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Thread: disassociate all

  1. #1
    7ELEVEN
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    Default disassociate all

    quick question is there a command that can be use in aireplay-ng to disassociate all wireless devices connect to a specific AP?

  2. #2
    Just burned his ISO
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    aireplay-ng -0 1 --bssid <ap bssid> --dmac FF:FF:FF:FF:FF:FF <interface>

    FF:FF:FF:FF:FF:FF is the broadcast MAC address, similar to using 255 for IP addresses.
    As the warning will tell you though, the attack is best directed at a specific MAC address. Sometimes it will work, sometimes it wont.
    Although, if you aren't careful and set your count too high, you could cause a DOS for the AP.
    Kismet will also pickup and warn the users of a mass DeAuth attack the moment it starts.

  3. #3

    Default

    Is FF:FF:FF:FF:FF:FF an example MAC, or is that actually what would be entered into the command? I see you tried to explain, but I didn't understand it clearly. (I understand the 255 correlation though)

  4. #4
    Just burned his ISO
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    FF:FF:FF:FF:FF:FF is the actual broadcast MAC
    A MAC broadcast works in much the same way as an IP broadcast. When sending an IP broadcast, one must also send a MAC broadcast. With an understanding of the TCP/IP Reference Model and how ethernet works this makes sense. When a host sends a packet out, it adds to it in the order of Application, Transport, Internet, and finally Network Interface.

    When this packet is recieved it is read in reverse. So the IP broadcast which is asking all hosts within a given IP range to respond is not the first thing a host processes. The first thing a host sees as the packet comes its way is the MAC address. If this MAC address is not relevant to the host, it will not read the rest of the packet. So an IP broadcast would not get to all hosts. That is unless the MAC address was also a broadcast address and all hosts responded to it.

    This is the MAC broadcast address, and like the IP broadcast it is a binary sequence of all ones. This is a 48-bit address, so referring to the MAC broadcast address as a string of 48 ones is a little ungainly. Like other MAC addresses, it is converted into hexadecimal; the MAC broadcast address is therefore FF-FF-FF-FF-FF-FF.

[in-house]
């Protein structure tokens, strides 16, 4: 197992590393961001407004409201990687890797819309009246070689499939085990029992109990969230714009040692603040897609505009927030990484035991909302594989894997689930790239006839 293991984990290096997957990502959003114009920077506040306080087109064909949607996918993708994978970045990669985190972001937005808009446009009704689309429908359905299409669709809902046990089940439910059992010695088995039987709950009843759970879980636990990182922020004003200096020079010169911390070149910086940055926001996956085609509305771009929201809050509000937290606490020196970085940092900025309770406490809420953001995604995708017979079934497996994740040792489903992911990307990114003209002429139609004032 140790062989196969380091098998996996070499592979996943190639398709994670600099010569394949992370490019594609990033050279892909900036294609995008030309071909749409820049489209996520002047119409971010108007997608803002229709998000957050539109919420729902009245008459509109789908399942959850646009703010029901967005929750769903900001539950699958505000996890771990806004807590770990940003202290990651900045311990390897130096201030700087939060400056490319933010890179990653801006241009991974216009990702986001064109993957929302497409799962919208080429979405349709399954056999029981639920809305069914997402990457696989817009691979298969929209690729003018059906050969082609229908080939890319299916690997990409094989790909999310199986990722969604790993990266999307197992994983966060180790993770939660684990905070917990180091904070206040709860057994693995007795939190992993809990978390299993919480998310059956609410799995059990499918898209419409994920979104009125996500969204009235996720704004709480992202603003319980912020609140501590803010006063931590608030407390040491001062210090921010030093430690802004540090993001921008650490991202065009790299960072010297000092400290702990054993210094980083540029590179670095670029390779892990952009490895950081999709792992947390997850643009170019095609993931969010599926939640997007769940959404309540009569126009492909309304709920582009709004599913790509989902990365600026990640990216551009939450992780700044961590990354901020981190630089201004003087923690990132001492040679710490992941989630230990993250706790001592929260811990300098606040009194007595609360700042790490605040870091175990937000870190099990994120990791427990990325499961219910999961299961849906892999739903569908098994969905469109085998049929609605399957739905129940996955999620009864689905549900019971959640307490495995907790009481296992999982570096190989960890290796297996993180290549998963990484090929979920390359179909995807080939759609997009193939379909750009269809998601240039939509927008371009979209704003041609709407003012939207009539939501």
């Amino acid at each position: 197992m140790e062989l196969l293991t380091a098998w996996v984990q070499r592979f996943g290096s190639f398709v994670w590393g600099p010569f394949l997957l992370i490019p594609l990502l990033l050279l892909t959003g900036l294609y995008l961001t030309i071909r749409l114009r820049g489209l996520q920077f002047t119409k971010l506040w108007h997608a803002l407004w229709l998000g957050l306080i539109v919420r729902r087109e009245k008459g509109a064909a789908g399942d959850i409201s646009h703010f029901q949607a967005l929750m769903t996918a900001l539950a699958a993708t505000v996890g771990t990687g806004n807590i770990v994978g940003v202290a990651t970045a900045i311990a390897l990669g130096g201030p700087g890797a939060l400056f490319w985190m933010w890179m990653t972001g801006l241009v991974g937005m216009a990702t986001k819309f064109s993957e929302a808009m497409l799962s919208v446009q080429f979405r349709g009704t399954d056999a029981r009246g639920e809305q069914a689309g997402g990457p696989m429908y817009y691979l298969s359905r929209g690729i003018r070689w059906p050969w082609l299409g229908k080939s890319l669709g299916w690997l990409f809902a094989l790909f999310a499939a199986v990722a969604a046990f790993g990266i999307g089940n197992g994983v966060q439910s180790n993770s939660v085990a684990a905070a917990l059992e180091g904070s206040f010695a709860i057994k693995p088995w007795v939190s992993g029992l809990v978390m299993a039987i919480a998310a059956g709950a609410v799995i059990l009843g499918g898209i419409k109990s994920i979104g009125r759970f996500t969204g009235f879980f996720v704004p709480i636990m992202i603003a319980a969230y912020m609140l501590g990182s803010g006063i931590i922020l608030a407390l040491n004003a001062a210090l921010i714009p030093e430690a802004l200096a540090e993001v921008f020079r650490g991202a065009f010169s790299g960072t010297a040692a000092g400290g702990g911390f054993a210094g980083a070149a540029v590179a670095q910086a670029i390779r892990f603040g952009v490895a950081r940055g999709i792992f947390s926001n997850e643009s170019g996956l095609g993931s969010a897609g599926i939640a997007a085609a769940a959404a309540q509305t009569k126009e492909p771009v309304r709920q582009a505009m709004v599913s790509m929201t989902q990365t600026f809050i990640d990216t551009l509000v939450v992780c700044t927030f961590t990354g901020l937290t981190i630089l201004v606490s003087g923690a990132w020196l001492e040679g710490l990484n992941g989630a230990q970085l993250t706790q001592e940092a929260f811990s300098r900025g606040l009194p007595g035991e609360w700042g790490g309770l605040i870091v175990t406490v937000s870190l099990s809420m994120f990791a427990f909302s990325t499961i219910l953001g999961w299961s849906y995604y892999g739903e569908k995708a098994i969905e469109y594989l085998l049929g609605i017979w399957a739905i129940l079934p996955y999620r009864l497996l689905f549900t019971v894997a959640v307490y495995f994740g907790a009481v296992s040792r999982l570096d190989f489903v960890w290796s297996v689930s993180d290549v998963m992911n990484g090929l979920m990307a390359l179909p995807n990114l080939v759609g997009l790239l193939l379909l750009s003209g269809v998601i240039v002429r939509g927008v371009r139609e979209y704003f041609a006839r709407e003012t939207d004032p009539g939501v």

Note: As with IP broadcasts, routers terminate MAC broadcasts, so that WANs aren't bogged down by them.

  5. #5
    Jenkem Addict imported_wyze's Avatar
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    Default

    Quote Originally Posted by 7ELEVEN View Post
    quick question is there a command that can be use in aireplay-ng to disassociate all wireless devices connect to a specific AP?
    Try mdk3 with the d option.
    dd if=/dev/swc666 of=/dev/wyze

  6. #6
    Senior Member
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    Default

    Try mdk3 with the d option.
    I was going to give the same advice. Used along with a blacklist (-b) this is a much more efficient way to continuously disassociate all clients on an AP.
    -Monkeys are like nature's humans.

  7. #7
    7ELEVEN
    Guest

    Default mdk3...?

    not familiar with that. can you give me an example?

  8. #8
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    not familiar with that. can you give me an example?
    This should give you all the help you need.
    Code:
    mdk3 --fullhelp
    -Monkeys are like nature's humans.

  9. #9

    Default

    Quote Originally Posted by bluewraith View Post
    FF:FF:FF:FF:FF:FF is the actual broadcast MAC:

    A MAC broadcast works in much the same way as an IP broadcast. When sending an IP broadcast, one must also send a MAC broadcast. With an understanding of the TCP/IP Reference Model and how ethernet works this makes sense. When a host sends a packet out, it adds to it in the order of Application, Transport, Internet, and finally Network Interface.

    When this packet is recieved it is read in reverse. So the IP broadcast which is asking all hosts within a given IP range to respond is not the first thing a host processes. The first thing a host sees as the packet comes its way is the MAC address. If this MAC address is not relevant to the host, it will not read the rest of the packet. So an IP broadcast would not get to all hosts. That is unless the MAC address was also a broadcast address and all hosts responded to it.

    This is the MAC broadcast address, and like the IP broadcast it is a binary sequence of all ones. This is a 48-bit address, so referring to the MAC broadcast address as a string of 48 ones is a little ungainly. Like other MAC addresses, it is converted into hexadecimal; the MAC broadcast address is therefore FF-FF-FF-FF-FF-FF.

    Note: As with IP broadcasts, routers terminate MAC broadcasts, so that WANs aren't bogged down by them.
    Thanks for the explanation.

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